Posted by Hall Signs on 2/7/2013 to
We get a lot of questions about our sign blanks, but that's probably because we offer quite a few options to choose from. In the first post of our Sign Blanks 101 series, we talked about our Aluminum Sign Blanks. Today we’re going to cover our Reflective Sign Blanks.
Traffic Signs are made reflective through the use of reflective sheeting material; this material is applied to one or both sides of the sign and then graphics or lettering is applied to create a finished sign. Our Reflective Sign Blanks use the same base materials as our other reflective signs, but we leave off the artwork so that you can apply your own. Like our Aluminum Sign Blanks, our Reflective Sign Blanks are manufactured per U.S. Bureau of Public Roads standards, and we include holes for mounting and radius corner cuts in accordance with the MUTCD.
Once you've selected a size for your blank you can choose to have it finished with three grades of reflective material in seven standard highway colors. Reflective material can be applied to one or both sides of the blank and yes, we can apply a different color on each side. White is our most popular color choice, but we also offer red, orange, yellow, green, blue and brown.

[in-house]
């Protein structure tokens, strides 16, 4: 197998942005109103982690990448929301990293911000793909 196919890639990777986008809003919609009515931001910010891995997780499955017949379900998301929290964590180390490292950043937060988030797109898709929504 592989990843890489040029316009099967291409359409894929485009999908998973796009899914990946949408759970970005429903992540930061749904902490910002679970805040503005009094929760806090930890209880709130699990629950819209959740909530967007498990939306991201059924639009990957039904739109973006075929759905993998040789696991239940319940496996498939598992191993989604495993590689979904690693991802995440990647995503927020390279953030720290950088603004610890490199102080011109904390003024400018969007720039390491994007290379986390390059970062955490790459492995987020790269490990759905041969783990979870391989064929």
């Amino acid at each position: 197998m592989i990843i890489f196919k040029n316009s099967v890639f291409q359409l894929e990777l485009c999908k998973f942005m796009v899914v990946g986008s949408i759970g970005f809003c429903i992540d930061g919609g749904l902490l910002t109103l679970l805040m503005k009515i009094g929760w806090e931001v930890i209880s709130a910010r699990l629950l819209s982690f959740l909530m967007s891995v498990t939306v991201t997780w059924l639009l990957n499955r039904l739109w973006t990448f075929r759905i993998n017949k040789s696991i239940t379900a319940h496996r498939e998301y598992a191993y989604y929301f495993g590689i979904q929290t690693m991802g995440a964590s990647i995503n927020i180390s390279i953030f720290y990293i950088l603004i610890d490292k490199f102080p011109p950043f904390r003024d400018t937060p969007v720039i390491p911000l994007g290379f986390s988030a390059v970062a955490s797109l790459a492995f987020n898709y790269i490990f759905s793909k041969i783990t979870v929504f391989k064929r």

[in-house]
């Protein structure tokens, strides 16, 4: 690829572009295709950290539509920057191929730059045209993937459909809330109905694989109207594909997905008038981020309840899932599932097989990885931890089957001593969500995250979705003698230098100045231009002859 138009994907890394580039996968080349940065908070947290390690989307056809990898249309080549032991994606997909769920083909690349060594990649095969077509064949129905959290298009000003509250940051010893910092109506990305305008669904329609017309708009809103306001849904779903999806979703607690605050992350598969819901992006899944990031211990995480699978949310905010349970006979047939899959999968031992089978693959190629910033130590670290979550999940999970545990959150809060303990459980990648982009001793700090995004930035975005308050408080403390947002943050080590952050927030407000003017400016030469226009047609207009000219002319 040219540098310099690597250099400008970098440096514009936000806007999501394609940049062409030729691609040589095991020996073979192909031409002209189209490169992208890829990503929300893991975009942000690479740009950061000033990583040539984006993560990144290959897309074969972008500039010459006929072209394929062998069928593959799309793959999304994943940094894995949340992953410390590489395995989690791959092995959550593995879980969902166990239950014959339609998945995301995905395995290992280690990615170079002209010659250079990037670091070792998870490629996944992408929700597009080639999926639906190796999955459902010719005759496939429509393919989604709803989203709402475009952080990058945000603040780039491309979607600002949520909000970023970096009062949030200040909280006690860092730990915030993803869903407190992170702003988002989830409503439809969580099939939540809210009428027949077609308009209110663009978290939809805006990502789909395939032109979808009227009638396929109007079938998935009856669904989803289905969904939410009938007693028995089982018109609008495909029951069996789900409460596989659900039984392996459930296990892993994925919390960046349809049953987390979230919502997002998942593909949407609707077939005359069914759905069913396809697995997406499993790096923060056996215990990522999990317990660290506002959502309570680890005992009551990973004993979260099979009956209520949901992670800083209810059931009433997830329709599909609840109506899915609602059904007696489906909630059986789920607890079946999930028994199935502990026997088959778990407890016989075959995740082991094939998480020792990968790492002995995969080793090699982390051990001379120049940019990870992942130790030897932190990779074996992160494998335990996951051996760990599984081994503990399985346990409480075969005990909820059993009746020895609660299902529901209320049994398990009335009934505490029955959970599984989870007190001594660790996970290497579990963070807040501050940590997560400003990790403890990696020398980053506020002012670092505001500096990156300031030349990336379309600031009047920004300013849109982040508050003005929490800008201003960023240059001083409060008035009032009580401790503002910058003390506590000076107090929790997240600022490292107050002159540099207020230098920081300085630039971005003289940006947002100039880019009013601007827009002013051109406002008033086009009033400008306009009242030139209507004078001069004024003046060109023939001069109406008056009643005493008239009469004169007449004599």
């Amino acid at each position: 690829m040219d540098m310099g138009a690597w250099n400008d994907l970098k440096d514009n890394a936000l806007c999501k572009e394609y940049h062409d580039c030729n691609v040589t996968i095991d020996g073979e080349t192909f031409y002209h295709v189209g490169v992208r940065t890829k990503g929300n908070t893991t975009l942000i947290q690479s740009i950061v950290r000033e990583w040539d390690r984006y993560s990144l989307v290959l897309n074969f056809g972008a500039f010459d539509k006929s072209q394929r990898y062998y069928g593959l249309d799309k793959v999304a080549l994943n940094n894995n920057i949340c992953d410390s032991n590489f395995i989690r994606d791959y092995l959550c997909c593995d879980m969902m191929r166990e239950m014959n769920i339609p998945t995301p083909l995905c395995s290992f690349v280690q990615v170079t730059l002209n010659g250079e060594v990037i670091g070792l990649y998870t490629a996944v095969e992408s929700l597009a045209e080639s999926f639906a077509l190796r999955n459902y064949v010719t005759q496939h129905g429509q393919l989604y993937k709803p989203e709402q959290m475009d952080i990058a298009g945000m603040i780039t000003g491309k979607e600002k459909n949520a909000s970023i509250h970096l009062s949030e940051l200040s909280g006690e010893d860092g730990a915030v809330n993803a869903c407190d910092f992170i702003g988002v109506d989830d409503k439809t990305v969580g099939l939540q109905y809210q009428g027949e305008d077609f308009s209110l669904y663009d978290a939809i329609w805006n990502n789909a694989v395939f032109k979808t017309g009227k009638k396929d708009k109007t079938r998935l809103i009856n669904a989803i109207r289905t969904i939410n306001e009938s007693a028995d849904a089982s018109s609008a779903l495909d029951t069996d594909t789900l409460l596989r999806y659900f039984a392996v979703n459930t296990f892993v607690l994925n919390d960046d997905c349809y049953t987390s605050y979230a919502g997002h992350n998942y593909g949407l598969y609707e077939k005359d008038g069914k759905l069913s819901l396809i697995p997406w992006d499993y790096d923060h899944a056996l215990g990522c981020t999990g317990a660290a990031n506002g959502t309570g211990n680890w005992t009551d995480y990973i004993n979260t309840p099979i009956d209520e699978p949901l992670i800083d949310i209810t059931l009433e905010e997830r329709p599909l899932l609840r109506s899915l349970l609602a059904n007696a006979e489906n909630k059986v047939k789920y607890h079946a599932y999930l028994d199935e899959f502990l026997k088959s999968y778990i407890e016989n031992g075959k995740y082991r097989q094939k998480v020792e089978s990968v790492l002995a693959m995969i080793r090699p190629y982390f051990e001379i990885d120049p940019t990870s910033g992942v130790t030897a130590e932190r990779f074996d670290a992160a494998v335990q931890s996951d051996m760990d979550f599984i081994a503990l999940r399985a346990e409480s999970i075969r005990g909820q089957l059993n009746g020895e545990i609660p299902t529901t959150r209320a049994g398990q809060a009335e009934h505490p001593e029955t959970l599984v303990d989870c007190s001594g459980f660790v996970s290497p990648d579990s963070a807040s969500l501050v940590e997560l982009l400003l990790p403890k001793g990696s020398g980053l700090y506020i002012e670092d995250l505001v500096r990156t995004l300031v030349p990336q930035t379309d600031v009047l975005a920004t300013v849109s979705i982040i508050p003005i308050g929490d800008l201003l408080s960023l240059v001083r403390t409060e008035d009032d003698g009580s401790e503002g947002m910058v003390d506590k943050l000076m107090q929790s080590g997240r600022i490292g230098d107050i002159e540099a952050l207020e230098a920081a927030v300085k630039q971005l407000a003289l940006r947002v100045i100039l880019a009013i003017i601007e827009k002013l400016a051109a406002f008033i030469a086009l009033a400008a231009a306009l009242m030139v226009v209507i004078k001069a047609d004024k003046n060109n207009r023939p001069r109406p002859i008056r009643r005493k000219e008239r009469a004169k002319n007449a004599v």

Like our Aluminum Sign Blanks, Reflective Blanks are available in several gauges and alloys; however, to streamline the online buying process we offer our blanks in the most common gauge and alloy for traffic signs: .080” gauge, 3105 alloy. For custom projects, we carry gauges from .025" to .125", and alloy 5052, which is a mix of "new" aluminum that is most commonly used at the state DOT level. If your project calls for one of these materials, give us a call for a custom quote.
Here are some additional quick facts about our Reflective Sign Blanks:
- Production: all of our blanks are cut at our Bloomington, IN manufacturing facility, which means that we can cut just about any size and shape you need.
- Sizing: we list our sizes with the horizontal dimension first, followed by the vertical dimension. This is important because for most blanks, the size specification will determine where the holes are punched for mounting. A 12" x 18", for example, will have holes punched in from the 12" side, top and bottom centered, so that the sign is in "portrait" orientation.
- Phantom Points: signs with rounded corners are often sized using "phantom points". These points represent where the corner of the sign would be if the edge extended out from the side of the sign blank. On most shapes phantom points do not interfere with the sizing, but on triangle shapes it causes their actual measurements to be smaller than their "phantom measurements".